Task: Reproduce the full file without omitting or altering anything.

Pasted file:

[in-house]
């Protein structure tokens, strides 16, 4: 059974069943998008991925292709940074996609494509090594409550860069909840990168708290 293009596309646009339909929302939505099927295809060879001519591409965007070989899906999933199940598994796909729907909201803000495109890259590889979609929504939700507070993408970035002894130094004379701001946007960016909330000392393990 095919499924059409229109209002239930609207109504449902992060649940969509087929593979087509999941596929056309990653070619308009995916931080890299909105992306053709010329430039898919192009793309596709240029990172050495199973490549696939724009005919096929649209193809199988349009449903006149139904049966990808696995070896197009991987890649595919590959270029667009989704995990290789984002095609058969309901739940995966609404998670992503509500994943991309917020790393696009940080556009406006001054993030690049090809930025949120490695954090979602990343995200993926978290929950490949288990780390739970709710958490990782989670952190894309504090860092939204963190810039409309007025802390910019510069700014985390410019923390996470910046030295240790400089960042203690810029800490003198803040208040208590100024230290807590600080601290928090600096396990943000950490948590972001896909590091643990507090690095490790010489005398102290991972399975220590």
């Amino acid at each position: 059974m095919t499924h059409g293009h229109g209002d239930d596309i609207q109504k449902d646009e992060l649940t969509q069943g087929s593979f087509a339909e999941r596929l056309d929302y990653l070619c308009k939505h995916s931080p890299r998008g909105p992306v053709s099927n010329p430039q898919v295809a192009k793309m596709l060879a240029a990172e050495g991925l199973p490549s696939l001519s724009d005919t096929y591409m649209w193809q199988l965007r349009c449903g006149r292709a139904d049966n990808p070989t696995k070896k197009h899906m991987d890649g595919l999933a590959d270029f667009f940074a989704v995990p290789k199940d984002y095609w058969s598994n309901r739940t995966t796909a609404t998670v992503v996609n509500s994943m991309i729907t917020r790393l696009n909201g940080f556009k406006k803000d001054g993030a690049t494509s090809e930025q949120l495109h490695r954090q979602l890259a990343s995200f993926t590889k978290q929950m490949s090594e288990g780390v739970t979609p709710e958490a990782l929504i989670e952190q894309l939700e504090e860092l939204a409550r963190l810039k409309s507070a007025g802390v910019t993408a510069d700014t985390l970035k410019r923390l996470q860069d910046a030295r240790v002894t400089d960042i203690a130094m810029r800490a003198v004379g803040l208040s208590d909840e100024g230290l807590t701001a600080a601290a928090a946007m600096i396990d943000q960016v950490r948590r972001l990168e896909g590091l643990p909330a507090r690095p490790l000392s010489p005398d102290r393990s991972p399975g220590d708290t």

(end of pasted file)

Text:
[in-house]
């Protein structure tokens, strides 16, 4: 059974069943998008991925292709940074996609494509090594409550860069909840990168708290 293009596309646009339909929302939505099927295809060879001519591409965007070989899906999933199940598994796909729907909201803000495109890259590889979609929504939700507070993408970035002894130094004379701001946007960016909330000392393990 095919499924059409229109209002239930609207109504449902992060649940969509087929593979087509999941596929056309990653070619308009995916931080890299909105992306053709010329430039898919192009793309596709240029990172050495199973490549696939724009005919096929649209193809199988349009449903006149139904049966990808696995070896197009991987890649595919590959270029667009989704995990290789984002095609058969309901739940995966609404998670992503509500994943991309917020790393696009940080556009406006001054993030690049090809930025949120490695954090979602990343995200993926978290929950490949288990780390739970709710958490990782989670952190894309504090860092939204963190810039409309007025802390910019510069700014985390410019923390996470910046030295240790400089960042203690810029800490003198803040208040208590100024230290807590600080601290928090600096396990943000950490948590972001896909590091643990507090690095490790010489005398102290991972399975220590």
């Amino acid at each position: 059974m095919t499924h059409g293009h229109g209002d239930d596309i609207q109504k449902d646009e992060l649940t969509q069943g087929s593979f087509a339909e999941r596929l056309d929302y990653l070619c308009k939505h995916s931080p890299r998008g909105p992306v053709s099927n010329p430039q898919v295809a192009k793309m596709l060879a240029a990172e050495g991925l199973p490549s696939l001519s724009d005919t096929y591409m649209w193809q199988l965007r349009c449903g006149r292709a139904d049966n990808p070989t696995k070896k197009h899906m991987d890649g595919l999933a590959d270029f667009f940074a989704v995990p290789k199940d984002y095609w058969s598994n309901r739940t995966t796909a609404t998670v992503v996609n509500s994943m991309i729907t917020r790393l696009n909201g940080f556009k406006k803000d001054g993030a690049t494509s090809e930025q949120l495109h490695r954090q979602l890259a990343s995200f993926t590889k978290q929950m490949s090594e288990g780390v739970t979609p709710e958490a990782l929504i989670e952190q894309l939700e504090e860092l939204a409550r963190l810039k409309s507070a007025g802390v910019t993408a510069d700014t985390l970035k410019r923390l996470q860069d910046a030295r240790v002894t400089d960042i203690a130094m810029r800490a003198v004379g803040l208040s208590d909840e100024g230290l807590t701001a600080a601290a928090a946007m600096i396990d943000q960016v950490r948590r972001l990168e896909g590091l643990p909330a507090r690095p490790l000392s010489p005398d102290r393990s991972p399975g220590d708290t």